Last Friday was my last day of class (wow that went really quickly!!). It feels like it was just a few days ago that I was writing here about the start of Lent Term, and now it’s over. From here I have until the end of May to study for my exams, which are the first week of June, and the rest of the summer to complete my dissertation, which is due mid-August. I’m not going to reflect now on everything I’ve learned being at LSE, because that would make me too sad about how my time in London is almost over, so I’ll make a note to be extra reflective this August. For the time being I’m content to live in the present and to keep building on what I’ve done.
In mid-February, keeping with my New Year’s Resolution to travel more, I visited Nice, on the southern coast of France, and spent a day in Monaco, which is a short bus ride away. It was wonderful to see the Sea (I was corrected by a local that in Nice, it is the Sea, not the ocean), which was bluer than any water I’ve seen before. It was a little too cold for me to swim (though some brave locals were in the water), but quite warm enough to walk along the shore and hike to the top of some hills overlooking the water. I had some delicious cheese, escargot, and rosé, and saw some super big yachts in Monaco. I had a nice chat with an old philosopher I met on the beach who took me antique shopping and told me that Nice is one of the most relaxing places to live, especially in the off-tourist season when it’s near empty.
Manipulationist Account of Causation
We talked about a few types of causation in my philosophy of science course, and I thought I’d mention here the one I found to be the most convincing: the manipulationist account. Essentially, X is a cause of Y if intervention on X produces a change in Y, i.e. X must have manipulative control over Y in order for X to be a cause of Y. An intervention is defined as a change in Y that can occur only as a result of a change in X. For example, a strong wind can be said to cause me to have dropped my ice cream if changes in the wind’s velocity result in me dropping the ice cream differently or not at all. Although of course I could not actually change the wind to determine how it affects my ability to hold on to things, I can imagine changes to its speed and direction and the resulting effects. Stated more simply, X is said to intervene on Y if all of the following are true:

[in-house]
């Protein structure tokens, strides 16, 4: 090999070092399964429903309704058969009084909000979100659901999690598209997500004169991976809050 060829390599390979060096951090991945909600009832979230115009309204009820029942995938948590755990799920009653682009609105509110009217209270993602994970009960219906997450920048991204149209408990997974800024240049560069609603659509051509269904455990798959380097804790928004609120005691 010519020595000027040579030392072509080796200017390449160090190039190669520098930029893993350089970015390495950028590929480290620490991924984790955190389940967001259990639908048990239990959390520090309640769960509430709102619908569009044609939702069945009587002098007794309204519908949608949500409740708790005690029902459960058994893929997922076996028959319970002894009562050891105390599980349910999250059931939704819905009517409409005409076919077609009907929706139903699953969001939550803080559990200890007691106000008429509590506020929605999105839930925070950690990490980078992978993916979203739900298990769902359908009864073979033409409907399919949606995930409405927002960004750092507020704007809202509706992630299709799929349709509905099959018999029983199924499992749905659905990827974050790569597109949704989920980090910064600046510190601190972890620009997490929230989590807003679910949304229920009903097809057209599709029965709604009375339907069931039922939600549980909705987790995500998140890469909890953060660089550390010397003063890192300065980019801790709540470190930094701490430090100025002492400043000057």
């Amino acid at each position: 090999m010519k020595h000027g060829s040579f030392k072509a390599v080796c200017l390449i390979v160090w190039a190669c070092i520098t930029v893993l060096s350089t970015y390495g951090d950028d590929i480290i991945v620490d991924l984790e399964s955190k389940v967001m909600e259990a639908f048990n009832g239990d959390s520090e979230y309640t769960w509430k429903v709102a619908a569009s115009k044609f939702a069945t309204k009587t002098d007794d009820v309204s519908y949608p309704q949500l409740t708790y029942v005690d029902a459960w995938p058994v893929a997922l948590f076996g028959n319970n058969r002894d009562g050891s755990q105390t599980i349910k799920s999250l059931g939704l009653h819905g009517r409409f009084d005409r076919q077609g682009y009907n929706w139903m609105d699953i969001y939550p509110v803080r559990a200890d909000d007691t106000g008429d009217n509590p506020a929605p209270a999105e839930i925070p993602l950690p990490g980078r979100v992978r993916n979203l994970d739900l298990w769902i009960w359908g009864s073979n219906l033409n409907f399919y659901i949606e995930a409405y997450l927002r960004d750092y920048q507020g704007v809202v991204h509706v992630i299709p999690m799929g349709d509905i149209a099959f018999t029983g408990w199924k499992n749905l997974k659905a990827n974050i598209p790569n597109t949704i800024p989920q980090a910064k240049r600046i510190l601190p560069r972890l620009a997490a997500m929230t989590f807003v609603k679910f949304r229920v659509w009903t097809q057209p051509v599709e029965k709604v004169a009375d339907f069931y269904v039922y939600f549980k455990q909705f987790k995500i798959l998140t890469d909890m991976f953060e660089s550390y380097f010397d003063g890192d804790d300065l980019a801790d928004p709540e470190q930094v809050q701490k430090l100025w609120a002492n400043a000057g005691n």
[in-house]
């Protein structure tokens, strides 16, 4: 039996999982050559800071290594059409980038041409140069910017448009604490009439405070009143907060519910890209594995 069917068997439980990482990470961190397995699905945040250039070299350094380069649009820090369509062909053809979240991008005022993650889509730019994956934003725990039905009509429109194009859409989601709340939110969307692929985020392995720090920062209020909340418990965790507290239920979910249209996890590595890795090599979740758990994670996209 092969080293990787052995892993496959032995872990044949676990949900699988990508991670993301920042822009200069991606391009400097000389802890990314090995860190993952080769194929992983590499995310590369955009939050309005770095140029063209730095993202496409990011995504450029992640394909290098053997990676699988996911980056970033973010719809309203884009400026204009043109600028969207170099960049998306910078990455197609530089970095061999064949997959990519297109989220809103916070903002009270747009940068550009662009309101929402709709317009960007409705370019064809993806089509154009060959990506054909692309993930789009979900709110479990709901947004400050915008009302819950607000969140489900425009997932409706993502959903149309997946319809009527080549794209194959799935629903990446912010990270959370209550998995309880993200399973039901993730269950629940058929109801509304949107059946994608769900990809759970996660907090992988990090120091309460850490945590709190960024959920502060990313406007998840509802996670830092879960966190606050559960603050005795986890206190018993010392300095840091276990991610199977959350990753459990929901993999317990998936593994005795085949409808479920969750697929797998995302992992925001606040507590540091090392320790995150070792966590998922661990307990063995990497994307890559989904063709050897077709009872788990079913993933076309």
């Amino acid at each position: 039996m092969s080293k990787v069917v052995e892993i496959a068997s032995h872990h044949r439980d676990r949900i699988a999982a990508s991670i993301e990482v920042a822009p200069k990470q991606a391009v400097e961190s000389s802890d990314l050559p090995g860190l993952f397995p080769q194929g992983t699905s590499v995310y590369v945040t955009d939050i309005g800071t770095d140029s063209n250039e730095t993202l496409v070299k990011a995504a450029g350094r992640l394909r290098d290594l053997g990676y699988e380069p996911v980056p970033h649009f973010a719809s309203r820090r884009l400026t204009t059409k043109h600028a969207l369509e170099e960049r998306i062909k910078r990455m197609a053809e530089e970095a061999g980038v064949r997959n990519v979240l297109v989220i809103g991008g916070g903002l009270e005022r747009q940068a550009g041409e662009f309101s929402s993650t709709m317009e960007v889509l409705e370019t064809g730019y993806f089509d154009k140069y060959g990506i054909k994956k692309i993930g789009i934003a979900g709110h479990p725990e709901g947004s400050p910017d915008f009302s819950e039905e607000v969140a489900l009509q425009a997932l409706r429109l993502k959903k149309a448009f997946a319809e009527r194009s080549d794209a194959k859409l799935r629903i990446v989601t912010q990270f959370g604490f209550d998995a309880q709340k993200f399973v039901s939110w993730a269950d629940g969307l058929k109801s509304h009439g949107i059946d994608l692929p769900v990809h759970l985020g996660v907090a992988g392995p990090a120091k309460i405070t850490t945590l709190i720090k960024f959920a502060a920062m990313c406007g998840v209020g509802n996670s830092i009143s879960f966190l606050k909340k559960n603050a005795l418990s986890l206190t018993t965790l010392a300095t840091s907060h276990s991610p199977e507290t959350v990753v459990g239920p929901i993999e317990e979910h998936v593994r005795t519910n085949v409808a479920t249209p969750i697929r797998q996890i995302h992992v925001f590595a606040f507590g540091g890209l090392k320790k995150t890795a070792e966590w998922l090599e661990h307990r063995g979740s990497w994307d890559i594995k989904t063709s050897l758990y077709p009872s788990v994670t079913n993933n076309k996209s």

(1) An intervention on X changes the value of Y (but not all changes to X must do so)
(2) All changes in Y must result from the intervention and not another source
(3) The intervention, I, must travel to Y through X and not through another source
(I → X →Y), not (I →Z →Y and I →X) or (I →Y and I →X)
An important part of defining causation is its effect on how we perceive science. According to the above model (summarized from James Woodward’s manipulationist account), one can differentiate explanatory knowledge from descriptive knowledge (and explanatory sciences from descriptive sciences). Explanatory knowledge provides control by defining causal relationships, while descriptive knowledge is merely a systematization of observations. Woodward gives the history of biology as an example. Biology was a descriptive science until the invention of new instruments and experimental techniques in the early 20th century (such as the microscope) allowed for interventions, and the development of the explanatory field of molecular biology. I like this account of causation for two reasons that Woodward mentions: (1) it defines causation in a way that applies both to everyday life and to scientific study, and (2) it provides an account of causation that represents the way that scientists themselves think of causality.
A problem for the account is the so called ‘common cause’ dilemma – where one might be fooled into thinking X is a cause of Y because a change in X resulted in a change in Y, when in reality both X and Y are caused by Z. For example, one could observe that just before thunderstorms appear, barometers show a drop in pressure and all the cows in the field lie down. The Manipulationist account could lead one to all sorts of strange conclusions, such as ‘when the barometer does not show a drop in pressure, the cows do not lie down; therefore, a low barometer reading causes cows to lie down.’ Likewise, once could conclude ‘because storms only occur after the cows have lied down, cows lying down is a cause of thunderstorms.’
In reality, it is a low pressure system that (1) draws the storm clouds in, (2) results in the barometer showing a drop in pressure, and (3) causes the cows to sense a change in weather is coming and to lie down. However, all of the above statements of causality are logically sound given the manipulationist account, meaning one must be careful in assigning causal relationships.
As I’m done with classes I’m going to try to see more of the British countryside in the coming weeks (and I hope to study while I’m there), so I’ll try to upload some pictures from those trips as I go.
Woodward, J. (2003) Making Things Happen, Oxford: Oxford University Press, Ch. 1.